Oil Prices Won't Be Affected by OPEC Cut Extension
- Author: Zachary Reyes May 26, 2017,
May 26, 2017, 0:38
Al Jazeera's Sonia Gallego, reporting from Vienna, said that "although [US shale production] has evolved from what it was years ago - it has had to cut back and reinvent itself - the Saudis have maintained that that level of production is not going to affect OPEC".
OPEC extended oil production cuts for nine more months after last year's landmark agreement failed to eliminate the global oversupply or achieve a sustained price recovery.
Oil prices continue to see pricing pressure because OPEC "keeps kicking the proverbial can down the road", said Chris Faulkner, CEO of Breitling Energy, a Dallas oil and gas exploration and production company. The decision was announced Thursday in Vienna, Austria at the headquarters of the Organization of the Petroleum Exporting Countries (OPEC).
He added that cuts could be extended further when OPEC and non-OPEC producers next meet in Vienna on November 30. But the hoped-for benefits could be short-lived. The curbs were meant to last six months from January, but confidence in the deal, which boosted prices as much as 20 percent, waned as inventories remained stubbornly high and US output surged.
Commerzbank (Xetra: CBK100 - news) analysts predicted Wednesday compliance to the producers' deal will "falter" in the second half of the year and for the price to dip below $50 per barrel. Their output already is partially offsetting the cuts, and even more USA companies are poised to return if prices rise further.
Equatorial Guinea has been accepted as a new member of the Organization of the Petroleum Exporting Countries (OPEC), according to the Minister of Energy, Industry and Mineral Resources of Saudi Arabia Khalid Al-Falih.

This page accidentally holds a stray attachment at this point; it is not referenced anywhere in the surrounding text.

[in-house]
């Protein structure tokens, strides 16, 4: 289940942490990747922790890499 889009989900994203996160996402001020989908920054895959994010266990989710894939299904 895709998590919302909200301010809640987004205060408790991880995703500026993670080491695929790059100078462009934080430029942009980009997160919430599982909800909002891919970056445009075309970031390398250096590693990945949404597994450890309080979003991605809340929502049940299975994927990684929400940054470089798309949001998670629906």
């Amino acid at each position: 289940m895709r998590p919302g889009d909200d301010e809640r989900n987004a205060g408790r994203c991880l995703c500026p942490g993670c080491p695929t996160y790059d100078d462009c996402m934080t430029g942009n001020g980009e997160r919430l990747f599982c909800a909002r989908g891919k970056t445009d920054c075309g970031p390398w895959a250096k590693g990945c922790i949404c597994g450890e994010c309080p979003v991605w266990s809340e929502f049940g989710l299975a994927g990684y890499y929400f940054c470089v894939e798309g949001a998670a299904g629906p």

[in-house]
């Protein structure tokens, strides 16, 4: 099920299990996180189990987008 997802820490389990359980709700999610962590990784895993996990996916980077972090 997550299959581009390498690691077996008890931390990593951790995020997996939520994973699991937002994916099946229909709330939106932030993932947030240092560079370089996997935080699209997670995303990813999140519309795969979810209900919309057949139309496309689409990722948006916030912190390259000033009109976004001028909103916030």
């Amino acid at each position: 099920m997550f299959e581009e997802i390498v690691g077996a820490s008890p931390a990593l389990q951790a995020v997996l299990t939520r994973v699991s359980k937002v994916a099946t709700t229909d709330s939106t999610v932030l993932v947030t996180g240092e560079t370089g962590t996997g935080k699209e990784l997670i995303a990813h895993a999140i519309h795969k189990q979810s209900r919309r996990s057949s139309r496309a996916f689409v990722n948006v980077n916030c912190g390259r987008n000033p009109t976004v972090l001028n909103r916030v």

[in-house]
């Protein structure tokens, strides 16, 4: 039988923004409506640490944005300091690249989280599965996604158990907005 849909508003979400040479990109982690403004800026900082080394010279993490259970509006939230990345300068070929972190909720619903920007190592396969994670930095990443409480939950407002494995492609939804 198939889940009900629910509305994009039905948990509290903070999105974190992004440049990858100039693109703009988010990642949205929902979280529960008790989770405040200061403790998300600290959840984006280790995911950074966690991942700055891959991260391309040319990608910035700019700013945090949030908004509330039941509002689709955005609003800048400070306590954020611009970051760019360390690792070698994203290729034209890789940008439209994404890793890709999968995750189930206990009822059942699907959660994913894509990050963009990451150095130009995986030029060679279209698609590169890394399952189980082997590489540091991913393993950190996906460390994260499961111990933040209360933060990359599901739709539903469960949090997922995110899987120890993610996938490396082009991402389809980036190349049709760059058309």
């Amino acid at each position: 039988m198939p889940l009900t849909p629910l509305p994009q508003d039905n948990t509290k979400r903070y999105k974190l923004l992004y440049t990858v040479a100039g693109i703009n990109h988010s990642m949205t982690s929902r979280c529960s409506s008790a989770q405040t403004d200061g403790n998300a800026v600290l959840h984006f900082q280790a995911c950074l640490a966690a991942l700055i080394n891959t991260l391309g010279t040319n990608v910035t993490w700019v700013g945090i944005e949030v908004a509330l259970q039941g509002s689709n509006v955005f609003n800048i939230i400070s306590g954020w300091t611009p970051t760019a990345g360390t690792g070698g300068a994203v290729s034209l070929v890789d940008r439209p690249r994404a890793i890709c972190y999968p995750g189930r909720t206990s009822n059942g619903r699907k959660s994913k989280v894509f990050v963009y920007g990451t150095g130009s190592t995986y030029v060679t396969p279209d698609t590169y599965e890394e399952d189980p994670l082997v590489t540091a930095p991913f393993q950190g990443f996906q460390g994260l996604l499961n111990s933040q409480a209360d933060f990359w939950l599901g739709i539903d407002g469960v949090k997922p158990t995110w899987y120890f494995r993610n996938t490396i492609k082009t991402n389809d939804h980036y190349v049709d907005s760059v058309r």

In December, OPEC agreed its first production cuts in a decade and the first joint cuts with non-OPEC, led by Russian Federation, in 15 years.
"The nine-months had already been baked in and a lot of people where already trading on that assumption".
"You need to look at each country's interest, not its words", Scacciavillani said in an interview in Dubai. "This means a reduction in supply to the US of close to 1 million barrels a day", it said in the report. While he expects a "healthy return" for USA shale, that won't derail OPEC's goals. That deal gave the Islamic Republic room to increase output to a maximum of 3.797-million barrels a day.
The U.S. oil benchmark fell as much as 5.1 percent from $51.36 to $48.75 on Thursday, underscoring how much speculators had driven up the price based on rumors that Saudi Arabia might persuade its fellow OPEC producers to cut production even deeper than it had in the first five months of the year.
"This offsets almost half of OPEC's production cuts", it noted.
"Over and above extending, we need to continue to engage; we need to find a way to stabilise global oil price, otherwise everybody will lose out", the minister added.